Happy New Year and welcome to the year of the Earth Dog

Today is the Chinese New Year; it follows the lunar calendar rather than the Gregorian calendar used in the west since the 16th century and is also the official calendar since the creation of the Republic of China in 1912, but traditions continue.

Chinese families will get together for the two week festivities creating the biggest migration movement in the world with an estimated 385 million people leaving the cities to return to the countryside;  the country comes to a virtual standstill at this time. The parallel we can draw in the West would be Thanksgiving in the US although nearly seven times smaller, with 50.8 million people travelling.

Chinese New Year is full of symbols that reflect their culture. The first one that comes to mind, and that we seemed to have borrowed from them, is setting off fireworks and firecrackers on the dot of midnight on New Year's Eve. Let us not forget that the Chinese invented powder.

But why make so much noise? Legend has it that the monster Nian came to the village every New Year's Eve to eat all the inhabitants and destroy all the homes. People abandoned the village and ran to the mountain for their protection, until one year an old man with a white beard arrived in the village and remained the night in it to face the monster. He lit dry bamboo sticks that exploded and applied red paper onto the houses, frightening the monster away. The villagers came back and to their astonishment, nothing was destroyed. They understood that the noise and the colour red frightened the monster.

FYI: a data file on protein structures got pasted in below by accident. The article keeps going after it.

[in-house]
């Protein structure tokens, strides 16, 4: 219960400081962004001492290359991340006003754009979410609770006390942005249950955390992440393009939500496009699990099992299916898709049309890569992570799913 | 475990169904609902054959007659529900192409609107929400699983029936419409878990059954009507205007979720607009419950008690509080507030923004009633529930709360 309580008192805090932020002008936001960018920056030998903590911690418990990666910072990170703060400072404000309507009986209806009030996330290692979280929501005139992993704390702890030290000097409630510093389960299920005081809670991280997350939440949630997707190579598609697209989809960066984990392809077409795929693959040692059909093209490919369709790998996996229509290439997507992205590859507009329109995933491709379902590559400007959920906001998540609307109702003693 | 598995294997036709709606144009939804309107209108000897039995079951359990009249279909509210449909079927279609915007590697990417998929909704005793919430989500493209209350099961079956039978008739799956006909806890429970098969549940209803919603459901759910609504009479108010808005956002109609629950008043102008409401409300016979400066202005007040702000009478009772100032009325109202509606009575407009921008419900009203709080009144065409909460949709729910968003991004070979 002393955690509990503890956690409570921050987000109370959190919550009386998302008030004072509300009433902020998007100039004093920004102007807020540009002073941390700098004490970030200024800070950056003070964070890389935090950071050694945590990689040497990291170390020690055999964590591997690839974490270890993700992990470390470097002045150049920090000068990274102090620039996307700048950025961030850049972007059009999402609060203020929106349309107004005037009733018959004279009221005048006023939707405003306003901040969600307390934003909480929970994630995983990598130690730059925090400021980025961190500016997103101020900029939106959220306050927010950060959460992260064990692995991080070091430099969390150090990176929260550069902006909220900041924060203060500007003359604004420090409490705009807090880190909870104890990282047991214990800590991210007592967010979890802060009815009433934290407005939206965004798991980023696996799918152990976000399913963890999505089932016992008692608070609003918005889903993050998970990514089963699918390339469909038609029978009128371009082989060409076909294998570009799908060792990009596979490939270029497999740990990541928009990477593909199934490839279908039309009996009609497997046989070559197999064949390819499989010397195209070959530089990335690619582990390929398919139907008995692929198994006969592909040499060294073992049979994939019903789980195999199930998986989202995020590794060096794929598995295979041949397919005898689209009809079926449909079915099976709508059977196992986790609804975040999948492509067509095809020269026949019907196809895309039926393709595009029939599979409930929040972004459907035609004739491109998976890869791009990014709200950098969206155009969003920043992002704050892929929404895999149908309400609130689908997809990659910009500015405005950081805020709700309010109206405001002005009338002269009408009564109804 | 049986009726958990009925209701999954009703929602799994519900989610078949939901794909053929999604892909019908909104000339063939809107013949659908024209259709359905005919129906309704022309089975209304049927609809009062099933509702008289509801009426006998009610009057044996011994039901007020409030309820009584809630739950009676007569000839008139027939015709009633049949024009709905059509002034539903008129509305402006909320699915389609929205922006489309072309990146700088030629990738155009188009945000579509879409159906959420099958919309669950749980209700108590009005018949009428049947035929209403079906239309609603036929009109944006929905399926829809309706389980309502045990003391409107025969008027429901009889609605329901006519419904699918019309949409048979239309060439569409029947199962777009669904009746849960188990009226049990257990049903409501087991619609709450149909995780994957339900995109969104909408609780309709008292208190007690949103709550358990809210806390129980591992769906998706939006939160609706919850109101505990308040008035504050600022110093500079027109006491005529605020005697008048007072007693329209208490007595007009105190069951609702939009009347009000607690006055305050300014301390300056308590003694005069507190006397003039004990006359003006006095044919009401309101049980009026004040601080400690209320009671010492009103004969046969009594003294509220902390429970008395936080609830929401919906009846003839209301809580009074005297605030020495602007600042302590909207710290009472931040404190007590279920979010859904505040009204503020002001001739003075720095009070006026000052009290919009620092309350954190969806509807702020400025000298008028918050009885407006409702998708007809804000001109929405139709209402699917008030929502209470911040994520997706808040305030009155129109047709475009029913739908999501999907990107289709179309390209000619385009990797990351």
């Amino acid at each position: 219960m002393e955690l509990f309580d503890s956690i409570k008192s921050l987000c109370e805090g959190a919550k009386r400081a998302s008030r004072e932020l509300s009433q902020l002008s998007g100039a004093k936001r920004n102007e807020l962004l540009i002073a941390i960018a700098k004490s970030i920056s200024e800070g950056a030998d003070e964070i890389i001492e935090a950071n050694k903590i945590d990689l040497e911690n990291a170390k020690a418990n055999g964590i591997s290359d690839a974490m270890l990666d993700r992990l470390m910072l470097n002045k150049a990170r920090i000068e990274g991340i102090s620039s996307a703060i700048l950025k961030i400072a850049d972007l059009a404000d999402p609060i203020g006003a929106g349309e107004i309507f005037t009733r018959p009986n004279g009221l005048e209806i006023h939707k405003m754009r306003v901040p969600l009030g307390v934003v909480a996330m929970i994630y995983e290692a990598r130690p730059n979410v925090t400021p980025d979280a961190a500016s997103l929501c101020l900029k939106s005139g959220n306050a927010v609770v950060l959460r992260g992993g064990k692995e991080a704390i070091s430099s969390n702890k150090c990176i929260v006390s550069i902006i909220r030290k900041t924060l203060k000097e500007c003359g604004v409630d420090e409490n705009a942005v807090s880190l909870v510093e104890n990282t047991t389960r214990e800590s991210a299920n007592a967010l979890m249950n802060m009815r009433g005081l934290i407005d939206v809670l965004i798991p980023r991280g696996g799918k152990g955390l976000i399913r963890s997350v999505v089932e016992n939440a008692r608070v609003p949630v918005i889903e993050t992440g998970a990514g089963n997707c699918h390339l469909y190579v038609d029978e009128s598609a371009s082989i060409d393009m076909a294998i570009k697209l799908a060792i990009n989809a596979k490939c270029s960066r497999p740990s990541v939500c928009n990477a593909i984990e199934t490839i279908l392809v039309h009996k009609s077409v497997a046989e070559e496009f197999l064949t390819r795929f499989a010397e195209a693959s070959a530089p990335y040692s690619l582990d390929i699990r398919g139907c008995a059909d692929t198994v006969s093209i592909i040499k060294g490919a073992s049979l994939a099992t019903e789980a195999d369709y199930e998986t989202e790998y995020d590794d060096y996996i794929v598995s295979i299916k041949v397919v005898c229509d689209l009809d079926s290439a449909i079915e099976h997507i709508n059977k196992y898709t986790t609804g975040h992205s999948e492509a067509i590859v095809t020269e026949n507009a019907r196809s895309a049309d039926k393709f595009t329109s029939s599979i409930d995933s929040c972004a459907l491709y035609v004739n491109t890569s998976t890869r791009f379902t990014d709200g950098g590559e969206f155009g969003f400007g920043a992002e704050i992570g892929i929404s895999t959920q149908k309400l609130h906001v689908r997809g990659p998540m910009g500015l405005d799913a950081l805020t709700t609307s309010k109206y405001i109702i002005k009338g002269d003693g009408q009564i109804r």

After the discovery of powder, people soon found that stuffing the bamboo with it made an even louder bang and so the firecracker was born. Today, firecrackers wrapped in red paper will be set off outside the front door of some Chinese homes before stepping out for the first time in the new year. The red paper from the firecracker is not swept away as this is considered to be brushing away good luck and good fortune for the year.

The other important event is the dragon or the lion dance. The dragon, as the lion, is supposed to bring good luck. The dragon dance is performed by a team of dancers manipulating a long flexible figure of a dragon, recreating sinuous and undulating movements of the river spirit. The longer the dragon, the more luck it will bring. The lion dance is performed by only two dancers; the lion dance from Southern China reflects a close study of the lion’s behaviour, whereas the northern lion dance is more closely related to kungfu, the Chinese martial art.

The two traditions mentioned above could be seen as the yin and the yang in the Chinese culture: pushing away the monster on one side and calling for good luck on the other. Yin and yang are an indivisible whole in the Chinese culture; the two forms are considered to be complementary rather than opposites and give a different view from our Western values of the forces influencing our lives.

Recognising cultural diversity and working with it can increase productivity and the creation of new and better ideas.

Subscribe to our newsletter

© 2019 on Intercultural - All rights reserved - Guy H Bondonneau T/A on Intercultural